Profile: French Prime Minister Jean-Marc Ayrault
Jean-Marc Ayrault, 62, is a qualified German teacher and Mayor of Nantes. He is also a National Assembly deputy and long-time president of the Socialists' grouping in the assembly. Like President Hollande, he has not held ministerial office before.
Mr Ayrault is likely to have a greater say in formulating policy than some of his predecessors, as the president has indicated that he will leave day-to-day business to the government.
His contacts at European level, in particular his expertise on Germany, have already come in useful to Mr Hollande.
As a special adviser during the election campaign, he had the task of liaising with other European left-wing parties. Now, Mr Hollande will look to him to help find common ground with Chancellor Angela Merkel over reviving growth in the eurozone.'Reserved'
Mr Ayrault was born on 25 January 1950 in the town of Maulevrier, some 40 miles from the northwestern city of Nantes.
The son of a textiles factory worker and a dressmaker, he became interested in politics as a student and stood in his first election at the age of 26. The following year he was elected mayor of the town of Saint-Herblain, an office he held for 11 years.
Mr Ayrault worked as a German teacher until he was elected to the National Assembly in 1986. At the age of 39, he became Mayor of Nantes, a position he still holds.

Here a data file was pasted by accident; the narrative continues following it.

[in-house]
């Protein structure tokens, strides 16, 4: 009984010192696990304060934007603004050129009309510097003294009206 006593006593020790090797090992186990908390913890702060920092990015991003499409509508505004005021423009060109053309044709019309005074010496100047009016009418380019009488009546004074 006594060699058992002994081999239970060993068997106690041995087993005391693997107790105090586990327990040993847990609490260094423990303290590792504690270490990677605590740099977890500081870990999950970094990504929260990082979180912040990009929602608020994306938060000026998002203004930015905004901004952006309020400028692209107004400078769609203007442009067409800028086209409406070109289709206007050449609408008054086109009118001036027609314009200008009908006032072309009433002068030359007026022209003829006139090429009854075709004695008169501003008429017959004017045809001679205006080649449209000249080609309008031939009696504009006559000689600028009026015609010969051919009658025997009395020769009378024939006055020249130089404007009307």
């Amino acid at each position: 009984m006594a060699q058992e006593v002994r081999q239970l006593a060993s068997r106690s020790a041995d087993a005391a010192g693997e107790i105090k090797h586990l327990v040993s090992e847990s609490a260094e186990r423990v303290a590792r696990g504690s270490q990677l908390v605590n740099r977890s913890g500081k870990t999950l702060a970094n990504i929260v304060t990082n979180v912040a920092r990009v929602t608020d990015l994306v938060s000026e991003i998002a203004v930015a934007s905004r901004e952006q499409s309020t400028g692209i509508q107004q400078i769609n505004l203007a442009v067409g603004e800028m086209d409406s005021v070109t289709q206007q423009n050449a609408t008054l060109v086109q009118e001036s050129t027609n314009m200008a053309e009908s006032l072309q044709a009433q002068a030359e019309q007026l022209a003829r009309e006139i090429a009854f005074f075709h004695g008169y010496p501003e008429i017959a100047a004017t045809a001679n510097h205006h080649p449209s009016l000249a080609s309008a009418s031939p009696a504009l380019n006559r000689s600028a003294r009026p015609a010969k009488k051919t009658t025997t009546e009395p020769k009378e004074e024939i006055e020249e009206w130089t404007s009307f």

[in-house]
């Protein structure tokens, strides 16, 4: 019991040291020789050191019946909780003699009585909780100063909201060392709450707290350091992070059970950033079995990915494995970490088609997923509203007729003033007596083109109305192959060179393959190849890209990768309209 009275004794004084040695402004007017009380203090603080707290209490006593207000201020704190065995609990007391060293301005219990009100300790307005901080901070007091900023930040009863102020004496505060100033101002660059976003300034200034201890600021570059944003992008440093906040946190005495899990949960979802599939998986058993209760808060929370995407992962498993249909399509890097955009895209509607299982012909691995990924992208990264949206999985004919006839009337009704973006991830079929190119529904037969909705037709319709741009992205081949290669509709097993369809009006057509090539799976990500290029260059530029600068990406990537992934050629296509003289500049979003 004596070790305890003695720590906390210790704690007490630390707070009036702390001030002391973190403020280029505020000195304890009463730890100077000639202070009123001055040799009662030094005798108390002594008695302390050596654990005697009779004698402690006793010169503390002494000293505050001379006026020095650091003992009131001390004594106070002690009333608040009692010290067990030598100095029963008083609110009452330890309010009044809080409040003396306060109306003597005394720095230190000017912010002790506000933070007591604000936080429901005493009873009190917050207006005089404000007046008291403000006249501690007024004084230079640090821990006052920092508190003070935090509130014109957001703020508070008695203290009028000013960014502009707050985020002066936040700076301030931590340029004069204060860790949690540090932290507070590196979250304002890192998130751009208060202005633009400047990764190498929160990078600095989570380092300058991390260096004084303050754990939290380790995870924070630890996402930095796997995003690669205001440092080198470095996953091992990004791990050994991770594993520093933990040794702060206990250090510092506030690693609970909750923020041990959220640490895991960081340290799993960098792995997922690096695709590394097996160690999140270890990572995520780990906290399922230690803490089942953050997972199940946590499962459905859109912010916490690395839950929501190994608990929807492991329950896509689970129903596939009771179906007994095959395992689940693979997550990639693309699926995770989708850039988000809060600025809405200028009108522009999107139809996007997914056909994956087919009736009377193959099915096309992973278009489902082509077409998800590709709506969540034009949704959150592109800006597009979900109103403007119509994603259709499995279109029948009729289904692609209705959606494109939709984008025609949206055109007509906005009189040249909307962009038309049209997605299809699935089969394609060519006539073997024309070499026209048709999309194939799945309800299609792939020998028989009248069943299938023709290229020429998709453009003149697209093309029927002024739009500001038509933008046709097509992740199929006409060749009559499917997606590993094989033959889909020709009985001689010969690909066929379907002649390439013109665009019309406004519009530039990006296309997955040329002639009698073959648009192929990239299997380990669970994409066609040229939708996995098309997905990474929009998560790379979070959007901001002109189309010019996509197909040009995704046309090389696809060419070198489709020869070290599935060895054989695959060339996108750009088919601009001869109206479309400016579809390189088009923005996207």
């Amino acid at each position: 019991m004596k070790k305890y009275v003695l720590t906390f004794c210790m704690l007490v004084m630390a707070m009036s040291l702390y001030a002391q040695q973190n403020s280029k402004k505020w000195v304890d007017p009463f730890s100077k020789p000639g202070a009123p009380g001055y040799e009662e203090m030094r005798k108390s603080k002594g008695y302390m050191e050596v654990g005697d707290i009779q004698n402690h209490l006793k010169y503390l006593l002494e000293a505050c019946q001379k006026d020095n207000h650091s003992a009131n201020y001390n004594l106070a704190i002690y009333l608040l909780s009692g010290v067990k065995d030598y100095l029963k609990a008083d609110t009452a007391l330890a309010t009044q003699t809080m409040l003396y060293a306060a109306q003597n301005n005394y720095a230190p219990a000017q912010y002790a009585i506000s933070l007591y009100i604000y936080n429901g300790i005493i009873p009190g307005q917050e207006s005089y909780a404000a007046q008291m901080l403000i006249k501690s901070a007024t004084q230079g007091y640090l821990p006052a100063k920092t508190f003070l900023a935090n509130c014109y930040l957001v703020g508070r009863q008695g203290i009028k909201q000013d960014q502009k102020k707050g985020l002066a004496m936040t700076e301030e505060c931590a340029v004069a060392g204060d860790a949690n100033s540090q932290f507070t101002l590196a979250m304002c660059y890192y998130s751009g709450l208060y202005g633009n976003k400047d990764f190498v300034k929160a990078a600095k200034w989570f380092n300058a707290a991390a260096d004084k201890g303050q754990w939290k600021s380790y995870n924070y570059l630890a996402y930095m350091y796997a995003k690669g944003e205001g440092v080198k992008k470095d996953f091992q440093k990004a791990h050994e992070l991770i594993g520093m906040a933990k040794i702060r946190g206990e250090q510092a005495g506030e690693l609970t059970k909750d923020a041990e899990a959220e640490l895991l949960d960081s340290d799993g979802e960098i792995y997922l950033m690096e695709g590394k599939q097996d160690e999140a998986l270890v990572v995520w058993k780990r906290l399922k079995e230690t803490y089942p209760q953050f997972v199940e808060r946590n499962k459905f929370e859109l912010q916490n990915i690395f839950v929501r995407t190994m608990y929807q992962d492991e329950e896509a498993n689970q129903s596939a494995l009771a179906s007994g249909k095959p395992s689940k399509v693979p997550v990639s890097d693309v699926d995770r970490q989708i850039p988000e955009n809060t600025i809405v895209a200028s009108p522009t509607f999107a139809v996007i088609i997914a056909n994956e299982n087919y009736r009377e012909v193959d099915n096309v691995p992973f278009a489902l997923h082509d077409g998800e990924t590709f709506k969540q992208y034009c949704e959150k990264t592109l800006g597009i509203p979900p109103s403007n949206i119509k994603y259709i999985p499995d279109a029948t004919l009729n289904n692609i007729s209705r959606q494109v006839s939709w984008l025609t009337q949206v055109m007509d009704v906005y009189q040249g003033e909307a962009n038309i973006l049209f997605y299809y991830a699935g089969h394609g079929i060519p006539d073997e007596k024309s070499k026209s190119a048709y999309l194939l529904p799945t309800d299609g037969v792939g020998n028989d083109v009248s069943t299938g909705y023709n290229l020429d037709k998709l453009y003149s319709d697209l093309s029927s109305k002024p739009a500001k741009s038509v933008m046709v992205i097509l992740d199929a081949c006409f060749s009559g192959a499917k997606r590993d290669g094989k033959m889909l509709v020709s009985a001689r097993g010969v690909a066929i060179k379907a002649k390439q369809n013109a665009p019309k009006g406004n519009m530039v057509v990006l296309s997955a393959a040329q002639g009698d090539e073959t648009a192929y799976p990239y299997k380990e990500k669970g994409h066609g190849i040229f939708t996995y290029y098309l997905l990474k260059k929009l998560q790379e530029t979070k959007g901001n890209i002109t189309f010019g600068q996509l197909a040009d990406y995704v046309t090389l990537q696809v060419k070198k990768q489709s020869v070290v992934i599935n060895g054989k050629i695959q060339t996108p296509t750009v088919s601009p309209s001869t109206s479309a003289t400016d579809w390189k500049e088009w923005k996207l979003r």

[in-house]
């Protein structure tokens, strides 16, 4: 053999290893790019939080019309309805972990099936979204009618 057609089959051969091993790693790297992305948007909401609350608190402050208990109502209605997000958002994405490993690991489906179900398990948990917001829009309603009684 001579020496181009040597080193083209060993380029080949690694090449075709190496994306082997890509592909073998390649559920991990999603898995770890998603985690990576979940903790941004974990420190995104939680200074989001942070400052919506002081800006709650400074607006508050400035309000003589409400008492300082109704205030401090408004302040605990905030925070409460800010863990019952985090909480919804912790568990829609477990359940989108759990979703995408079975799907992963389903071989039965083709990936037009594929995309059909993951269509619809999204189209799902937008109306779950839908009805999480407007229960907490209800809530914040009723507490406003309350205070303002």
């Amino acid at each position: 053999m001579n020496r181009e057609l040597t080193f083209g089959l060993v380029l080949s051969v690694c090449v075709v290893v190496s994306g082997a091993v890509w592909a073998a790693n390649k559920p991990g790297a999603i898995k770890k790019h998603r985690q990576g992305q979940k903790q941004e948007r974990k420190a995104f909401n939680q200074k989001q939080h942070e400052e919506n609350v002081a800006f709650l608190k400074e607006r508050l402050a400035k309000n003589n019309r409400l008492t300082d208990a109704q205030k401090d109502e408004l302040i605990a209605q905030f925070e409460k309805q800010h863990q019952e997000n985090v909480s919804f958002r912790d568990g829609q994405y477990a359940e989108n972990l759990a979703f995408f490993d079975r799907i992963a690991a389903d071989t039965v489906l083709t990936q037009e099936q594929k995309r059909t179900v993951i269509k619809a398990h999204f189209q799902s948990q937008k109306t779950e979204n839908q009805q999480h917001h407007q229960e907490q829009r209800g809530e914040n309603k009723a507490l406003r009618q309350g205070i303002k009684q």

His administration is credited with the renaissance of the city - the sixth largest in France.
He married French teacher Brigitte Terrien in 1971. They have two children.
According to France 24 TV, he likes music, cycling and dancing. Reuters describes him as "reserved", "conciliatory" and "a long-time Hollande ally".Embarrassment
Doubts have been raised over Mr Ayrault's qualification for high office. He "does not have the reputation of 'war leader' of the kind required to weather the present crisis", according to internet newsletter La Lettre A suggests.
It also highlighted sharp differences of opinion with Green politicians over a planned new airport north of Nantes - a problem that has been deferred by a two-year moratorium on the airport plan.
There is also the embarrassment of a six-month suspended sentence and a fine of around 4,500 euros incurred by Mr Ayrault 15 years ago and revealed by French media during Mr Hollande's election campaign.
This related to an improperly awarded printing contract for a local newspaper in Nantes which could have damaged his chances of becoming prime minister.
But Mr Ayrault said he had taken responsibility for the matter since he was mayor, not because he was personally involved.
"My personal integrity has never been questioned," he said.
"I am an honest man and I will remain an honest man."
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